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© Ugur Akinci
It happens to all of us and the best of us.
We sit down in front of our keyboard and…. nothing comes out.
All of a sudden, we are face to face with the dreaded Writer’s Block.
Here are seven time-proven ways to beat the Writer’s Block. They worked for me in the past. I hope they’ll work for you too in the future.
(1) Start from any part of your project you like. You do not need to start writing the “Introduction” or the “Overview” first. Try starting from the middle of your project, or try writing the “Conclusion” first. Everything can be changed later on. Do not squeeze yourself into a straitjacket of preset rules and expectations.
(2) Take a walk. Take a 10 minute break. Drink a cup of coffee. Listen to some music. Call a friend. But do not turn on the TV since TV is addictive and before you know what, you might find yourself spending the whole day watching one show after the other.
(3) Remember all those times in the past when you came through like a champ when doing similar projects. Remember how you punched through the Writer’s Block in the past. Tell yourself that it will happen again this time around.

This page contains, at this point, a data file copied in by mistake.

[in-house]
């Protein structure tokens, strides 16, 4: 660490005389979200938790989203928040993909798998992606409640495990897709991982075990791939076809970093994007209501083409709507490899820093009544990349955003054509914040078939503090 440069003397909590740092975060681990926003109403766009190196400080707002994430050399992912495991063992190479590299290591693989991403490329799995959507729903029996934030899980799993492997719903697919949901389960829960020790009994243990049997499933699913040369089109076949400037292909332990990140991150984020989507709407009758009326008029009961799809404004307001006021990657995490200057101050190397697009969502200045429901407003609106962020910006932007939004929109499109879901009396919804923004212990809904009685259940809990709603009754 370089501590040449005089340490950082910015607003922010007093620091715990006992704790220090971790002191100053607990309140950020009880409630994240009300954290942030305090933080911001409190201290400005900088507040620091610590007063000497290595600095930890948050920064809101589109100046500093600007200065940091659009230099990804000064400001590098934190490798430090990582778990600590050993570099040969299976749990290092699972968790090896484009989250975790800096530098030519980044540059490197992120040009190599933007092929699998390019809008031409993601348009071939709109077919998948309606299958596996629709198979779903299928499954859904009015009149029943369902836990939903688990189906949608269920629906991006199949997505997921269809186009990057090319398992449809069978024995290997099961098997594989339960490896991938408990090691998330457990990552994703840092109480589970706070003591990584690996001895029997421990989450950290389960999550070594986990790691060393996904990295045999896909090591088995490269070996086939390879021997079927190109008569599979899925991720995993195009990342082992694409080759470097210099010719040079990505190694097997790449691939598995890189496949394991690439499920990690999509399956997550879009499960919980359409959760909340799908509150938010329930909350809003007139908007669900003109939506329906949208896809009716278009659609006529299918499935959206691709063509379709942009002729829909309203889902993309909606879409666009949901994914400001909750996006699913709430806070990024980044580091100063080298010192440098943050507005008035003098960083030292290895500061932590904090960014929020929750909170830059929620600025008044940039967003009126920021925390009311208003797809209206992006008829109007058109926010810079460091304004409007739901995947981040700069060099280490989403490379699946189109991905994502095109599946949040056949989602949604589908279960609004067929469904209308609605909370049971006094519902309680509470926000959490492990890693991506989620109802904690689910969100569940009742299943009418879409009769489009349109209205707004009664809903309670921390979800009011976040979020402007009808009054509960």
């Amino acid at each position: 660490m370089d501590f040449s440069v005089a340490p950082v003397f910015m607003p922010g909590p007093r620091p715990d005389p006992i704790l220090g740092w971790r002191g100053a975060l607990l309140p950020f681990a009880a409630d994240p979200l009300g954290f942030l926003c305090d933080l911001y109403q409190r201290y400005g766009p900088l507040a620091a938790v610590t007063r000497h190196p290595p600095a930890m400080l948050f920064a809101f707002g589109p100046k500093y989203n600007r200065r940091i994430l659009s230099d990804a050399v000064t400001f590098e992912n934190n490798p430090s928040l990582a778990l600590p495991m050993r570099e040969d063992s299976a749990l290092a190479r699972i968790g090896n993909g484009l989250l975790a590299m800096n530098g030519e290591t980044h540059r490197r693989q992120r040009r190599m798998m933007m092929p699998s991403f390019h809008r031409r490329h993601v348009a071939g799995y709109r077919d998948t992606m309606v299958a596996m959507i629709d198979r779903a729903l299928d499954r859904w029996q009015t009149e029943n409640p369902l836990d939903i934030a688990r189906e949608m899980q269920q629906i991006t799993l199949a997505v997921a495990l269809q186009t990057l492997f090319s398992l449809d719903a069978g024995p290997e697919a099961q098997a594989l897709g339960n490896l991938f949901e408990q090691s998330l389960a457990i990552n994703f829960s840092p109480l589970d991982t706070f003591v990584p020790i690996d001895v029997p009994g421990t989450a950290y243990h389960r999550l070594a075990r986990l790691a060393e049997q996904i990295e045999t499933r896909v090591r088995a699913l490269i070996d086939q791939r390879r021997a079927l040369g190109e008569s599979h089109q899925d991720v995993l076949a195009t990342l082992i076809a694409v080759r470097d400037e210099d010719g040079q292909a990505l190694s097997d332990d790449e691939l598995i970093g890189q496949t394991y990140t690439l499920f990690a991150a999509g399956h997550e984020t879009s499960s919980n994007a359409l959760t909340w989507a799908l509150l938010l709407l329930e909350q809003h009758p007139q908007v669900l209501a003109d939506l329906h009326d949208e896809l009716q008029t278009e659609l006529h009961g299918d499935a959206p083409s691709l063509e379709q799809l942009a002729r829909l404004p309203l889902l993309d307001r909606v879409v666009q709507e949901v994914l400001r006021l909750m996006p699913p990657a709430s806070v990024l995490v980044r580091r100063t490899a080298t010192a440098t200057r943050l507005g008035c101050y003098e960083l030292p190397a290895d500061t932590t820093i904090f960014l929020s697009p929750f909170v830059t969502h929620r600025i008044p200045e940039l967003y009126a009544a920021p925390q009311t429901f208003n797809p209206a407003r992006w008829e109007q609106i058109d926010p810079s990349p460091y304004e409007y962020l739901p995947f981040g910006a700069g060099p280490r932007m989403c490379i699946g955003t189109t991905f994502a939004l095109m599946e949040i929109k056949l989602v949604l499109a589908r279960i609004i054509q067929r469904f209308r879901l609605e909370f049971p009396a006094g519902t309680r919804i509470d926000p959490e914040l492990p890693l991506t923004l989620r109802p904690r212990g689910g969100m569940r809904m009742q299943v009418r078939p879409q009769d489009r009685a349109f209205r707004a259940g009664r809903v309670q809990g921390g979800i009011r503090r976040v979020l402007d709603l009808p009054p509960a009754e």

(4) Draw “cluster map” or “cluster diagram” with all the nouns, concepts, things that you can remember about your topic. Fill at least an 8.5″ x 11″ sheet of paper for inspiration.
(5) Start an imaginary talk with an imaginary or real friend about the topic that you’re trying to write. Try to hear the answer that your imaginary friend gives to your replies and try to take mental notes about the next direction in which you can continue to write about the topic.
(6) Take a break to smell an object that might open up the capillaries of distant memories for you. French novelist Honoré de Balzac used to keep an over-ripe apple in the drawer of his writing desk and take it out and smell it for inspiration. It’s amazing what some fragrances can do in terms of popping open the doors of perception and imagination.
(7) Think about the rich rewards of completing your writing project successfully. Imagine you going out on a vacation with your significant other with the money you’ll make from completing the assignment or as a result of the advancement and recognition such projects will bring to you in the future. When motivated with such rewards, you might find yourself kicking up to a higher gear of creativity.
Do you have any other techniques that work for you? Please don’t hesitate to share them here in the comments section below.
(Photo courtesy of Gabriela Gioia at Unsplash-dot-com)